Irene sends 4.5 foot storm surge up Chesapeake Bay

By: Dr. Jeff Masters , 12:45 AM GMT on August 28, 2011

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The eye of Hurricane Irene is back over water, after the hurricane completed a 11-hour crossing of eastern North Carolina. Irene came ashore over Cape Lookout, North Carolina at 7:30 am EDT this morning as a Category 1 hurricane with 85 mph winds. The Cedar Island Ferry Terminal measured sustained winds of 90 mph, gusting to 115 mph at 7:19am, as measured by a Department of Transportation official. I suspect this measurement came when a thunderstorm near Irene's center collapsed, sending a powerful downburst to the surface. A trained spotter on Atlantic Beach, NC measured sustained winds of 85 mph, gusting to 101 mph at 10:35 am. The Hurricane Hunters measured 80 mph winds over water at the time of landfall. However, no regular weather station or buoy has measured sustained hurricane force winds in Irene, with the highest winds being 67 mph at the Cape Lookout, North Carolina buoy as Irene made landfall. Winds have peaked along the coast of Virginia, where sustained winds of 61 mph were observed at 6 pm EDT at Chesapeake Bay Light. Irene's passage over land weakened the storm slightly, and satellite loops show more dry air has wrapped into the storm. The radar presentation of Irene visible on the Norfolk, VA radar is still very impressive--Irene is dropping torrential rains over a huge area--but there is much less rain over the storm's southeastern quadrant, over water. Radar-estimated rainfall shows a 50 mile-wide band of 8+ inches of rain has fallen from where Irene made landfall at Cape Lookout, North Carolina, northwards to Dover, Delaware. Some isolated amounts of 15+ inches may have fallen, according to the radar estimates. Bunyan, NC has received 14.00" so far, and the towns of Washington, New Bern, Grifton, Newport-Croatan, Wonona, NC, all received more than ten inches. Norfolk, Virginia had received 7.73" as of 7pm EDT, and Suffolk, Virginia, 8.00".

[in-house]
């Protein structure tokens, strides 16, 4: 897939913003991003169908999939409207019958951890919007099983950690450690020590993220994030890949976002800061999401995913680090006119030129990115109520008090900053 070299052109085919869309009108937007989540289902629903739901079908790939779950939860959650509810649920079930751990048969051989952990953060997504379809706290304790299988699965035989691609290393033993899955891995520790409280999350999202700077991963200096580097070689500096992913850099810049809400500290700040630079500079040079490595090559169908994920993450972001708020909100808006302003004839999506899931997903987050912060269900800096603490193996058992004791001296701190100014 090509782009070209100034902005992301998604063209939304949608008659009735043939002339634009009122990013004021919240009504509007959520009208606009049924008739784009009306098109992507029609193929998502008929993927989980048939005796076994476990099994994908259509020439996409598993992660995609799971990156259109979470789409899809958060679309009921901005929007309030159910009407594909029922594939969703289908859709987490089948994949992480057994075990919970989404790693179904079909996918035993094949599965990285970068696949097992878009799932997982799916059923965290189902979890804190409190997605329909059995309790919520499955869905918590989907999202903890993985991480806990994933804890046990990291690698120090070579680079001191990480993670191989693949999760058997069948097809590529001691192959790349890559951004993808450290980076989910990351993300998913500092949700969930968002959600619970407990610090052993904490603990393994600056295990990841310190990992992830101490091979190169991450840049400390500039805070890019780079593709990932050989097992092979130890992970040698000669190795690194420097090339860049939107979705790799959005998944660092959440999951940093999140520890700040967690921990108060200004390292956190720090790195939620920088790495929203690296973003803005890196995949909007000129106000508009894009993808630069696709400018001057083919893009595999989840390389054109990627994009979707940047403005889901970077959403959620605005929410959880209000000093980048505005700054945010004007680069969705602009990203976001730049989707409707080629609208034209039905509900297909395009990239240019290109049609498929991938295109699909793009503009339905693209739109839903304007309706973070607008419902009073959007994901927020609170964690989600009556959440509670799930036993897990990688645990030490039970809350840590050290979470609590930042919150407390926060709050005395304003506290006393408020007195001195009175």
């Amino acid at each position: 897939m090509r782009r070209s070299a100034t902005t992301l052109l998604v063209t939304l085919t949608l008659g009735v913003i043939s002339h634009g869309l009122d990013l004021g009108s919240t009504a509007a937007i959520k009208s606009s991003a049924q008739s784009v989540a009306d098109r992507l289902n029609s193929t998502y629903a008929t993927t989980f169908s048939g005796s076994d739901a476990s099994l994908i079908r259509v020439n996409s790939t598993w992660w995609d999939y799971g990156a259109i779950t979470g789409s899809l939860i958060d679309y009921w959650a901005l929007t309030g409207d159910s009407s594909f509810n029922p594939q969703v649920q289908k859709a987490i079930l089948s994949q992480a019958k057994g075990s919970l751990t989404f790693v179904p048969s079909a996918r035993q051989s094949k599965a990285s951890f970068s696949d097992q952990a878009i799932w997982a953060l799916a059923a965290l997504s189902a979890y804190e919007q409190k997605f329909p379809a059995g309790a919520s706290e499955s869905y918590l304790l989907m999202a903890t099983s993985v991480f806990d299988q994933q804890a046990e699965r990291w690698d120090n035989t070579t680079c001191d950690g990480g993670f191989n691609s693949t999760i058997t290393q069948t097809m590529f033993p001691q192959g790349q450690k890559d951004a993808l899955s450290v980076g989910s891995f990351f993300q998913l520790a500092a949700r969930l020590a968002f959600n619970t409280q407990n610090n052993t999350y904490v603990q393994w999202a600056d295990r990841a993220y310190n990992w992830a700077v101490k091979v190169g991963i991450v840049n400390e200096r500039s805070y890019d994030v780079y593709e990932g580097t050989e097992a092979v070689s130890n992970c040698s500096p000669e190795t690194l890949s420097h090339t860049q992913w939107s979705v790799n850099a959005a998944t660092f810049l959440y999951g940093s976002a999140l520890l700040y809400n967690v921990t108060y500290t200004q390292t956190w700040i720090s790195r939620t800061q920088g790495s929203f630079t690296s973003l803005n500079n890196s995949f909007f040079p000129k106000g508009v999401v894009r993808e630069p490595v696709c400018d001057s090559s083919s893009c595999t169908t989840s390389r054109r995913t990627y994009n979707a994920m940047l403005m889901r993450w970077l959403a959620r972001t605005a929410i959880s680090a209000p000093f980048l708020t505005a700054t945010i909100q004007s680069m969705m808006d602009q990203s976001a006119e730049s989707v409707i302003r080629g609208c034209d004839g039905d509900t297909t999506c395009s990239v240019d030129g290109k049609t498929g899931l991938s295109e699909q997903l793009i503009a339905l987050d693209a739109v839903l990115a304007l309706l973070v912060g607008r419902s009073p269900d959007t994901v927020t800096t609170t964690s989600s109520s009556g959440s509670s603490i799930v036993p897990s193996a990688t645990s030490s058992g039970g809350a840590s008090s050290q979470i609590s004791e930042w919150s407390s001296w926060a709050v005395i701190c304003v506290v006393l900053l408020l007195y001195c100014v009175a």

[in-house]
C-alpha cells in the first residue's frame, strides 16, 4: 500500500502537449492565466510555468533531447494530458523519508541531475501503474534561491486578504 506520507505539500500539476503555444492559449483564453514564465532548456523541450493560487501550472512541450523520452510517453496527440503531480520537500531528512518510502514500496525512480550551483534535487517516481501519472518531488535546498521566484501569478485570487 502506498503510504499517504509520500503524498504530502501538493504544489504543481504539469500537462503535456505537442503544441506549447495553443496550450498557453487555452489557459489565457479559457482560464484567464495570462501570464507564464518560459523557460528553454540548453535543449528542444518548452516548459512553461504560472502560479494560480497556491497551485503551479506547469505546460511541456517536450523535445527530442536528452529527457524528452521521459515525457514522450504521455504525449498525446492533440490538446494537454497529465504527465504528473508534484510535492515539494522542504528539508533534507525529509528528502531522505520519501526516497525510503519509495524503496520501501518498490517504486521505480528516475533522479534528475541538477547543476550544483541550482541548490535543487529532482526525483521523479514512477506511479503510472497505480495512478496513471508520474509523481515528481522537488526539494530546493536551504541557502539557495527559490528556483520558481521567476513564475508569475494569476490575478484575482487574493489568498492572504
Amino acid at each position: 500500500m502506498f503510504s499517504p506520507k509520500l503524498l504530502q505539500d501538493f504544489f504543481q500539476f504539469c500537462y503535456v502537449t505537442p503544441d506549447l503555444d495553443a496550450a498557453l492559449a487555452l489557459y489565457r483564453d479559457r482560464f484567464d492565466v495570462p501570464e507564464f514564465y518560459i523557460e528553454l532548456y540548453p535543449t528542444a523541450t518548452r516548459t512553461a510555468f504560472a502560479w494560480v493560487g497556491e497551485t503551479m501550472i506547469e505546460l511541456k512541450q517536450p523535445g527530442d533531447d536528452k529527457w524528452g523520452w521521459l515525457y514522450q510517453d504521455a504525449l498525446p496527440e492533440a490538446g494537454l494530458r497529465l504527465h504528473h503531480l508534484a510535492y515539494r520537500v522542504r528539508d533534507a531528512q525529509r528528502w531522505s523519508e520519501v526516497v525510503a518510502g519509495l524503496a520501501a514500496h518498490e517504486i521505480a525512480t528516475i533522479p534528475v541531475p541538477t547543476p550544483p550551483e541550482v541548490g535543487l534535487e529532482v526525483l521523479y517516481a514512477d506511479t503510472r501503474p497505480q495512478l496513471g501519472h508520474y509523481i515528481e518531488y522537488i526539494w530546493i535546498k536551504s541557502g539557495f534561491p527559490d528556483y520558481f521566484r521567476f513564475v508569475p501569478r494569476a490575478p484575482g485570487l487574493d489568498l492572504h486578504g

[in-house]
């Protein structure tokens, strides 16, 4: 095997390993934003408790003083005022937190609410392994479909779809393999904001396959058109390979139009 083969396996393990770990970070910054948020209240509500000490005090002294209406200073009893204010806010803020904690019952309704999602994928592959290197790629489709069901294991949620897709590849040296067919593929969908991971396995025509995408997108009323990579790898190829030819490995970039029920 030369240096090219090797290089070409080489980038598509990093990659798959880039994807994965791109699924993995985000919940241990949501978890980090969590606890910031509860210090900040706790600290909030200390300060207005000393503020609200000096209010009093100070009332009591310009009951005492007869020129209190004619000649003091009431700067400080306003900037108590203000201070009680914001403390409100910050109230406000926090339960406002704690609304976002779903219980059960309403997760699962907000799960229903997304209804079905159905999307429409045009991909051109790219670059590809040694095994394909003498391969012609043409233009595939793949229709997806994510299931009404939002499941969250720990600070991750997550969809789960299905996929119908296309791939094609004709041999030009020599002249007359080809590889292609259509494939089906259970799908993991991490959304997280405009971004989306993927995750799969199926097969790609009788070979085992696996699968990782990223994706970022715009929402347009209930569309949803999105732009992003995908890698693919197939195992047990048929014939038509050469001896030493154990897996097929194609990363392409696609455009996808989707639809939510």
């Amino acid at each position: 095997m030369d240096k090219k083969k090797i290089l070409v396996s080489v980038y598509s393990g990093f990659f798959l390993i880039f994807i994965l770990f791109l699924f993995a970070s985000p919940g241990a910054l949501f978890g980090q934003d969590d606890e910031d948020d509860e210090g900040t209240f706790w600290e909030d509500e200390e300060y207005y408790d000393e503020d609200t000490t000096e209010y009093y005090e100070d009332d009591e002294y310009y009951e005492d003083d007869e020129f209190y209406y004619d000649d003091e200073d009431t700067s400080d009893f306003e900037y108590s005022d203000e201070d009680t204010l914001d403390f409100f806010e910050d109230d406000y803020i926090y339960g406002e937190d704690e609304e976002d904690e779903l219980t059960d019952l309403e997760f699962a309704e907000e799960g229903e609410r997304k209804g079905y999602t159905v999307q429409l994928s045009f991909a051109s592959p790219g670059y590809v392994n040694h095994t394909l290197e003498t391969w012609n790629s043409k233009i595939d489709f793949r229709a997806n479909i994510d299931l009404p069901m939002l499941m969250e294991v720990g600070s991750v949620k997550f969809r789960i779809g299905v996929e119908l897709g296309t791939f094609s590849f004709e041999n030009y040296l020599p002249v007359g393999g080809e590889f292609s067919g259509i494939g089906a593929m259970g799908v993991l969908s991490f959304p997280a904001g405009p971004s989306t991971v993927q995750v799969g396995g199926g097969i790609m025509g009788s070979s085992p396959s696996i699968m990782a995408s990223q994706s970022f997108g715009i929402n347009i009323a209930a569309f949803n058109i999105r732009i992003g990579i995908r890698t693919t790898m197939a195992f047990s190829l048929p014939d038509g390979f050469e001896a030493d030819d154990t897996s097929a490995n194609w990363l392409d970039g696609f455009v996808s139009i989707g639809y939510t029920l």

Figure 1. True-color MODIS image of Hurricane Irene over North Carolina taken at 11:35 am EDT August 27, 2011. At the time, Irene was a Category 1 hurricane with 85 mph. Image credit: NASA.

Storm surge damage from Irene
The storm surge and wave action from Irene is likely to cause the storm's greatest damage. High tide is near 7 - 8 pm EDT tonight, meaning that the storm surges occurring now will be some of Irene's most damaging. The highest surges measured at any of NOAA's regular tide gauges at 8 pm were 4.5 feet at Sewells Point in Norfolk Virginia and Oregon Inlet, NC. Higher surges are occurring father inland where narrow inlets funnel the storm surge to higher elevations. It remains unclear if the ocean will overtop Manhattan's sea wall at The Battery Sunday morning during the 8 am high tide. Latest storm surge forecasts from SUNY Stony Brook predict a peak water level of 2.4 meters above Mean Lower Low Water (MLLW) at 7:15 am Sunday, which would put the ocean right at the top of the sea wall. Presumably, waves from the hurricane's winds would then push some water over the top of the wall, but it is uncertain whether or not this would cause significant flooding. The storm surge was already 1 foot at 8 pm tonight. Storm surge flooding continues to be a major concern all along the coast of Long Island Sound; I recommend the SUNY Stony Brook storm surge page for those interested in looking at observed and predicted storm surge levels along coast New Jersey, New York, and Connecticut.


Figure 2. Storm surge at Sewell's Point in Norfolk, Virginia as of 8 pm EDT Saturday August 27, 2011. The green line is the storm surge, which is the difference between the observed water level (red line) and what the water level should have been without the hurricane (blue line). At 8 pm, the storm surge was 4.5 feet. Image credit: NOAA Tides and Currents.